Cari happened to be the first vegetarian in my life and her mother was ahead of her time introducing tofu at the dinner table and banning white sugar from the house. That knack of raising her kids without sugar in the house was effectively rejected at the movie theaters once her dad dropped us off with its colorful boxes of candy-shell coated chocolates. With her, I tagged along to my first Whole Foods store, which back then in Texas carried a different sensibility than hopping over to a neighborhood Whole Foods now. Her mom, Tina taught me how to enjoy vegetables not as the supporting actor, but as the main star. Unlike other kids at that age, I liked most vegetables and the habit stuck around long after Cari and I had gone our separate ways to different schools.
A disturbing trend I’d found happening in my life the past year or so was the marked absence of vegetables. I attempted to introduce them but had somehow convinced myself that they were too much trouble to prepare. On top of that, several gourmet salad cafes near the office dissuaded me from salad as their exotic, gourmet ingredients were met with paltry dressings.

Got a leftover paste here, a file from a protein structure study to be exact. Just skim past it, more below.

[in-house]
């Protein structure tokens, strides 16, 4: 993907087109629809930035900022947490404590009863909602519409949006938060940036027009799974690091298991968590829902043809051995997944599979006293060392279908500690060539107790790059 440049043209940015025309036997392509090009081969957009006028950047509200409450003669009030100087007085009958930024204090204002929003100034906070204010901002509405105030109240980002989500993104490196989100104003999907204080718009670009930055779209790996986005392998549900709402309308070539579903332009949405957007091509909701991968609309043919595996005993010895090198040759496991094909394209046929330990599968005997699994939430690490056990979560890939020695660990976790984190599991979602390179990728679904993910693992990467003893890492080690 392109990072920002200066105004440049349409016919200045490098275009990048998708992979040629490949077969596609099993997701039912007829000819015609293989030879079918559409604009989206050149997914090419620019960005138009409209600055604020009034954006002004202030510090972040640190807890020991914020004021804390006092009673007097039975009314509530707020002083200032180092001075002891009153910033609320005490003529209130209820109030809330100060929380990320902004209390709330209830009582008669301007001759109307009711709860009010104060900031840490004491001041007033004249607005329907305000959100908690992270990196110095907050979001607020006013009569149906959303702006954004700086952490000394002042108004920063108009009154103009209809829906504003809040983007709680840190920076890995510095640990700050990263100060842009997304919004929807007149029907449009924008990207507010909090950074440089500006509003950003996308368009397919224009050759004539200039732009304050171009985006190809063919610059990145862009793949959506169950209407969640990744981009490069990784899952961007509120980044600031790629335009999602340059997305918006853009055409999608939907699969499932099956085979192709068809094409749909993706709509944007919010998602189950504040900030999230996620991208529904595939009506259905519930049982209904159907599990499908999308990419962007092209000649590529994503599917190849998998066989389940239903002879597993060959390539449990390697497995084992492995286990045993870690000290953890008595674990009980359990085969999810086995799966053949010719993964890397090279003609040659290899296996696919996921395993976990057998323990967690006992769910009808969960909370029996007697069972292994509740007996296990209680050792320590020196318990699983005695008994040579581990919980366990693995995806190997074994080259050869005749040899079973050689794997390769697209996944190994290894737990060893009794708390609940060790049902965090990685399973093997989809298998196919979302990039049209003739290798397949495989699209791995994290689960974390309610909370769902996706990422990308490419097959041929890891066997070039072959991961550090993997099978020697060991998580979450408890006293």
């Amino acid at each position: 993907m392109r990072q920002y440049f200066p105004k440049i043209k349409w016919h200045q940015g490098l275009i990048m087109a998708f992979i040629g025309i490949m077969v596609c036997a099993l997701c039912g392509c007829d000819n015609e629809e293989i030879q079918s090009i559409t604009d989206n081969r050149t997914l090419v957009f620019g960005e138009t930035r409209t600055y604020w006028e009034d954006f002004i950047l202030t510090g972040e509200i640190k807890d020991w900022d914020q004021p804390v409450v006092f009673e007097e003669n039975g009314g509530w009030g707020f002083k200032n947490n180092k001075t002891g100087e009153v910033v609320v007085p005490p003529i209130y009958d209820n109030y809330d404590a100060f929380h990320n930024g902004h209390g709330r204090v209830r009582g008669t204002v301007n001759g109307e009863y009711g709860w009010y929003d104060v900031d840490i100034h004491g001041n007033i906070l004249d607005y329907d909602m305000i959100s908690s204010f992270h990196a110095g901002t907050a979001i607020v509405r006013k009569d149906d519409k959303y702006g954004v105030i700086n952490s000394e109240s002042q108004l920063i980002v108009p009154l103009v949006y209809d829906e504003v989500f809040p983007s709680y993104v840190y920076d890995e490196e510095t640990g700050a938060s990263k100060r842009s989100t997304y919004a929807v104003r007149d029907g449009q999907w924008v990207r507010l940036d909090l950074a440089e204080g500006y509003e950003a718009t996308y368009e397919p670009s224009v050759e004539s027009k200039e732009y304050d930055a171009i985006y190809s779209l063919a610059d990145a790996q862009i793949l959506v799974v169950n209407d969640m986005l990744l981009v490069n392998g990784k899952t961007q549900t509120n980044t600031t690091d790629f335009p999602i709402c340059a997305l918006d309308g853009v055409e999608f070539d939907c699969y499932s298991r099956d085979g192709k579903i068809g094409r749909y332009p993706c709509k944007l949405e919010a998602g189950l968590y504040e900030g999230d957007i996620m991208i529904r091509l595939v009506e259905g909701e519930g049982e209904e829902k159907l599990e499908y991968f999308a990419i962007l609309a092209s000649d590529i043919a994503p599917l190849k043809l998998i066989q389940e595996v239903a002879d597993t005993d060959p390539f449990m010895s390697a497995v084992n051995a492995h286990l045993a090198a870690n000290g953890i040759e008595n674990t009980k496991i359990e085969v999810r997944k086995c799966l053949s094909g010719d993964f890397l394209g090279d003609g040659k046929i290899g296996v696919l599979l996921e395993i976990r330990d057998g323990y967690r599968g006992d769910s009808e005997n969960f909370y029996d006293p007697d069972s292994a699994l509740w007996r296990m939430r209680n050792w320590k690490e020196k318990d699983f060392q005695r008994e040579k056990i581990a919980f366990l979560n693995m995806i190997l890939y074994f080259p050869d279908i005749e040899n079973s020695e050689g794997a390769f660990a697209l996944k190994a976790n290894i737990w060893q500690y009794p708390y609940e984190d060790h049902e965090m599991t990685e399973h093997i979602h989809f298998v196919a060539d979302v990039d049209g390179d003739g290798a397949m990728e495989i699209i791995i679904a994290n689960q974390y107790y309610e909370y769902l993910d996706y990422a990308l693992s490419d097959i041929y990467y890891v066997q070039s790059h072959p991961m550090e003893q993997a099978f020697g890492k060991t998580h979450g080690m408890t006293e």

But this was the year to right this blight. And in came kale. We had cooked several batches in weeks previous but I found myself chewing quickly as if it was something to get through and not something to be enjoyed. One night a few weeks back, I came home tired and hungry. Beck had had a late lunch so I knew he’d probably refrain from dinner. I opened the refrigerator, surveying its contents. My eyes landed on the kale and I began salivating. The previous times, there was nothing wrong with the kale. Once we’d sautéed it with onions and garlic and a bit of applewood smoked bacon. Another time, we’d baked it. But something wasn’t right. This particular evening I figured out my misstep.
With vegetables it’s important to figure out how you enjoy them best. This goes for the non-veggie loving eaters out there. Just like people ordering steak at a steakhouse denote what consistency they like their meat, you might find that those mushy peas you hated in childhood are completely different when cooked al dente. The trick is texture and consistency.